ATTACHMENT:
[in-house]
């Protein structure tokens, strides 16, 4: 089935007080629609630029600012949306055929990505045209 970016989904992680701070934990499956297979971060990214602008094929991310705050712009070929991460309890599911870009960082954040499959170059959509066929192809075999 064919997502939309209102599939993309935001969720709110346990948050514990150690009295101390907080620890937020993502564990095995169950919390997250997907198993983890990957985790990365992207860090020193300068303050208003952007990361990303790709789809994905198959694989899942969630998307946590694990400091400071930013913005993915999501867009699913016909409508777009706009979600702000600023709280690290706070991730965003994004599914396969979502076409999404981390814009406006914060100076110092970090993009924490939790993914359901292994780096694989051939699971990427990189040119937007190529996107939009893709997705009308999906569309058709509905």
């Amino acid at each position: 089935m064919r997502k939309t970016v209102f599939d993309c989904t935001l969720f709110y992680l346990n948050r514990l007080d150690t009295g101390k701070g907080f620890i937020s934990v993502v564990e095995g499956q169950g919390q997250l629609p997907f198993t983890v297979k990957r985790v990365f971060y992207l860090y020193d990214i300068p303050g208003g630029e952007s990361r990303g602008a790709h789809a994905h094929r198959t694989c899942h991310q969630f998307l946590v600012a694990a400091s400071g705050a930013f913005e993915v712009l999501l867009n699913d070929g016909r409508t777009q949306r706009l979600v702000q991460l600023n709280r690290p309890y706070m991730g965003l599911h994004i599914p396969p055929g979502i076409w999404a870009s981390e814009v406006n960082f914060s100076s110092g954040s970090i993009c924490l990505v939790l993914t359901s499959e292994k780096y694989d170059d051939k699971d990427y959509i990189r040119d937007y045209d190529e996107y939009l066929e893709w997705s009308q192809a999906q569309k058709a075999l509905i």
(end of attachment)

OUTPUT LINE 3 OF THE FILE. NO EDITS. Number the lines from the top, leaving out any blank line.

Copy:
């Amino acid at each position: 089935m064919r997502k939309t970016v209102f599939d993309c989904t935001l969720f709110y992680l346990n948050r514990l007080d150690t009295g101390k701070g907080f620890i937020s934990v993502v564990e095995g499956q169950g919390q997250l629609p997907f198993t983890v297979k990957r985790v990365f971060y992207l860090y020193d990214i300068p303050g208003g630029e952007s990361r990303g602008a790709h789809a994905h094929r198959t694989c899942h991310q969630f998307l946590v600012a694990a400091s400071g705050a930013f913005e993915v712009l999501l867009n699913d070929g016909r409508t777009q949306r706009l979600v702000q991460l600023n709280r690290p309890y706070m991730g965003l599911h994004i599914p396969p055929g979502i076409w999404a870009s981390e814009v406006n960082f914060s100076s110092g954040s970090i993009c924490l990505v939790l993914t359901s499959e292994k780096y694989d170059d051939k699971d990427y959509i990189r040119d937007y045209d190529e996107y939009l066929e893709w997705s009308q192809a999906q569309k058709a075999l509905i």